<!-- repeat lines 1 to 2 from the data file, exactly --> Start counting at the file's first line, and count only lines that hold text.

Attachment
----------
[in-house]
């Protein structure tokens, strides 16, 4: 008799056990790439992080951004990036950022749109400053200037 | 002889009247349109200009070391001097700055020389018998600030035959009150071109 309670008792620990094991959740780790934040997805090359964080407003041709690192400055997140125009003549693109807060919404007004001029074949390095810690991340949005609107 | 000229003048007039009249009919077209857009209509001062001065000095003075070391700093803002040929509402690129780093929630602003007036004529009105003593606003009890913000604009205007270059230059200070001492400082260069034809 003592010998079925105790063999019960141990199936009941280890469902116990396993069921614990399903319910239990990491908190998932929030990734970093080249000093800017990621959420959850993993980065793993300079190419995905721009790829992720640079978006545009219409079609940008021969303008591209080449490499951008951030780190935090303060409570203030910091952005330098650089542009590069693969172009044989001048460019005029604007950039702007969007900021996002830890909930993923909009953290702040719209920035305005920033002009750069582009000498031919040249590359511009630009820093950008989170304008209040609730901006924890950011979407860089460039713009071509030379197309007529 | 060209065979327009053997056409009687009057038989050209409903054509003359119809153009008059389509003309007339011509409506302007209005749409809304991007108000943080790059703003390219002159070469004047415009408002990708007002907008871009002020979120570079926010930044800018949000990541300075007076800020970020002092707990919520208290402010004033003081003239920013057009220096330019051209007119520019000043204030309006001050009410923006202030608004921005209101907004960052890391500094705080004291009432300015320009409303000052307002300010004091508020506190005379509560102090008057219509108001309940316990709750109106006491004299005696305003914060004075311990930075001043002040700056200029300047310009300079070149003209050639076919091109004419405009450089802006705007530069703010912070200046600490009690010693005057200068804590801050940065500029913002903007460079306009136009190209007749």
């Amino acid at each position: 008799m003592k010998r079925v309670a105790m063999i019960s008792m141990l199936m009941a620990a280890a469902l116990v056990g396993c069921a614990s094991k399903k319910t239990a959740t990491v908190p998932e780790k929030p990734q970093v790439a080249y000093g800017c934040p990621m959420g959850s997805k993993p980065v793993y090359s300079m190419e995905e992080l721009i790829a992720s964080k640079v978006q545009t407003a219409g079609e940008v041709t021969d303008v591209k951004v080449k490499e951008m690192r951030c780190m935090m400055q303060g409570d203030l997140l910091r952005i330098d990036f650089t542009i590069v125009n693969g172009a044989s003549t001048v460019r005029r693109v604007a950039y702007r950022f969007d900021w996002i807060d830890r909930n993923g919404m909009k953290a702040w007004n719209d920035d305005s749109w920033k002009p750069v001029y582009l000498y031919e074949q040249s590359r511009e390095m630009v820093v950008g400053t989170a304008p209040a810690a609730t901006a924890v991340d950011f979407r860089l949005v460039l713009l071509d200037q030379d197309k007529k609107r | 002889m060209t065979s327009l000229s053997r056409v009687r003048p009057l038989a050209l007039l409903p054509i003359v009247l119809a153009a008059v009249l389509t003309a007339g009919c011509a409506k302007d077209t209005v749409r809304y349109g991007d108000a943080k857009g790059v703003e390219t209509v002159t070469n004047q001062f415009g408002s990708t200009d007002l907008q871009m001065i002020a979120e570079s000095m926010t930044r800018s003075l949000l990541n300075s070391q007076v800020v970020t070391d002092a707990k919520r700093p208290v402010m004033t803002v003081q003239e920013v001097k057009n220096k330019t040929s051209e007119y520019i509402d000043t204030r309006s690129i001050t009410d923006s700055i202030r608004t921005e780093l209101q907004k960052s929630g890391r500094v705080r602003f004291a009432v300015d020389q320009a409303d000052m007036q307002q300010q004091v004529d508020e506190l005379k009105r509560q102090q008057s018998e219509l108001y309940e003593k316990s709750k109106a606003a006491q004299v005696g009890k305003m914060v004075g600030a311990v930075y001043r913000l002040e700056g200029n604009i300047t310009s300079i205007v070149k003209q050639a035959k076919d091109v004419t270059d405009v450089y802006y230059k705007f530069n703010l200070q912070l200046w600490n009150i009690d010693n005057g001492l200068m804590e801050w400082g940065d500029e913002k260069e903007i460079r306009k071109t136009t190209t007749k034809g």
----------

[in-house]
């Protein structure tokens, strides 16, 4: 008799056990790439992080951004990036950022749109400053200037 | 002889009247349109200009070391001097700055020389018998600030035959009150071109 309670008792620990094991959740780790934040997805090359964080407003041709690192400055997140125009003549693109807060919404007004001029074949390095810690991340949005609107 | 000229003048007039009249009919077209857009209509001062001065000095003075070391700093803002040929509402690129780093929630602003007036004529009105003593606003009890913000604009205007270059230059200070001492400082260069034809 003592010998079925105790063999019960141990199936009941280890469902116990396993069921614990399903319910239990990491908190998932929030990734970093080249000093800017990621959420959850993993980065793993300079190419995905721009790829992720640079978006545009219409079609940008021969303008591209080449490499951008951030780190935090303060409570203030910091952005330098650089542009590069693969172009044989001048460019005029604007950039702007969007900021996002830890909930993923909009953290702040719209920035305005920033002009750069582009000498031919040249590359511009630009820093950008989170304008209040609730901006924890950011979407860089460039713009071509030379197309007529 | 060209065979327009053997056409009687009057038989050209409903054509003359119809153009008059389509003309007339011509409506302007209005749409809304991007108000943080790059703003390219002159070469004047415009408002990708007002907008871009002020979120570079926010930044800018949000990541300075007076800020970020002092707990919520208290402010004033003081003239920013057009220096330019051209007119520019000043204030309006001050009410923006202030608004921005209101907004960052890391500094705080004291009432300015320009409303000052307002300010004091508020506190005379509560102090008057219509108001309940316990709750109106006491004299005696305003914060004075311990930075001043002040700056200029300047310009300079070149003209050639076919091109004419405009450089802006705007530069703010912070200046600490009690010693005057200068804590801050940065500029913002903007460079306009136009190209007749």